“We intend refurbishing our existing cranes to bring them also to post-Panamax capability and by the time another three new cranes arrive in 2005, we’ll have 19 cranes working at the container terminal,” he said.

Ton Bestenbreur, DCT Business Unit Manager said the three cranes when added to the already existing complement of 13 quayside gantry cranes would substantially contribute to improving the vessel turnabout time at DCT.

“By positioning these three cranes at the South Quay (berths 108/109) we can fully benefit from the berth and stacking potentials available at DCT. In addition, we will now also be able to handle the biggest container vessels on this berth at very high crane productivity rates due to the special so-called twin-lift capabilities or the capability to handle two 20-foot containers simultaneously.

“From an operational point of view, the cranes will enhance overall business because of its contribution to eliminating delays at DCT.”

The Liebherr super post-panamax cranes will be the only such equipment found in the Southern Hemisphere. According to Hamilton Nxumalo, the search had taken nine months involving research, international visits and tender invitations, during which time SAPO fielded numerous offers of crane equipment from ports all round the world.

“We pulled out all stops to ensure that our investment provided the highest possible returns and I can say that this deal gives us more than what we required. The purchase will ease the sweating of our assets and will impact tremendously on our ship turnaround time.”

’SAPO can manage the container terminal’

Captain Salvatore Sarno said the successful deal had made him a happy man. “We’ve showed to a lot of people that when the public and private sector works together like this we can solve any problem without having to call in outside specialists.”

He said that the introduction of a container surcharge by the container shipping lines serving South Africa had possibly played a significant role in bringing about a realisation of the urgent need for additional cranes and other equipment.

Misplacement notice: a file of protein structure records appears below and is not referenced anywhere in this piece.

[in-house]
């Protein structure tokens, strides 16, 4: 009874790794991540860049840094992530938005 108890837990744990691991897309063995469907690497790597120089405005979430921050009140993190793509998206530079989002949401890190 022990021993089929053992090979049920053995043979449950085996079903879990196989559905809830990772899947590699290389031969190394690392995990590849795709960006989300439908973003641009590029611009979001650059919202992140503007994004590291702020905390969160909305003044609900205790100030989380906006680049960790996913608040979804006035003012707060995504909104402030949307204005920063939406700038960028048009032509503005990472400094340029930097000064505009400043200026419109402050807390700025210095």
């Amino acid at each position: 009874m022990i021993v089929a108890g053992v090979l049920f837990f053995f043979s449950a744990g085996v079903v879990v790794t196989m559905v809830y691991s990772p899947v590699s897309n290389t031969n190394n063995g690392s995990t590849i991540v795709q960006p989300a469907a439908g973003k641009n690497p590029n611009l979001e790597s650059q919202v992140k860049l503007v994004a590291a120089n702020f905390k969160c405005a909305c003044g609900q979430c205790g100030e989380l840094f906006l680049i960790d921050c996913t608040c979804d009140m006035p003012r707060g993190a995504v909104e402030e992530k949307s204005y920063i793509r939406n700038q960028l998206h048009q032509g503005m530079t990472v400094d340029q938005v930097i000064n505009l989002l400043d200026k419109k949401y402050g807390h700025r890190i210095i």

“Everybody has reason to feel proud and SAPO has shown it can successfully run and manage the Durban Container Terminal.”

Captain Dave Rennie, chairman of the Container Liner Operators Forum (CLOF) said the purchase was an example that when everyone worked together problems could be solved. However the supply chain extended beyond the port and this additional area was also receiving urgent attention.

“We’ve been working together with SAPO, Transnet and all other stakeholders to ensure greater efficiencies in our ports – with the stronger rand we need those efficiencies.”

Captain Rennie indicated that a second meeting had been held this week involving all port stakeholders including CLOF, SAPO, the National Ports Authority, Spoornet (the rail operator), the SA Association of Freight Forwarders (SAAFF), the Shippers Council, SA Chamber of Business (SACOB), SA Revenue Services, and even the Durban Traffic Department to identify other bottlenecks and potential problems affecting the efficient handling of containers in the supply chain.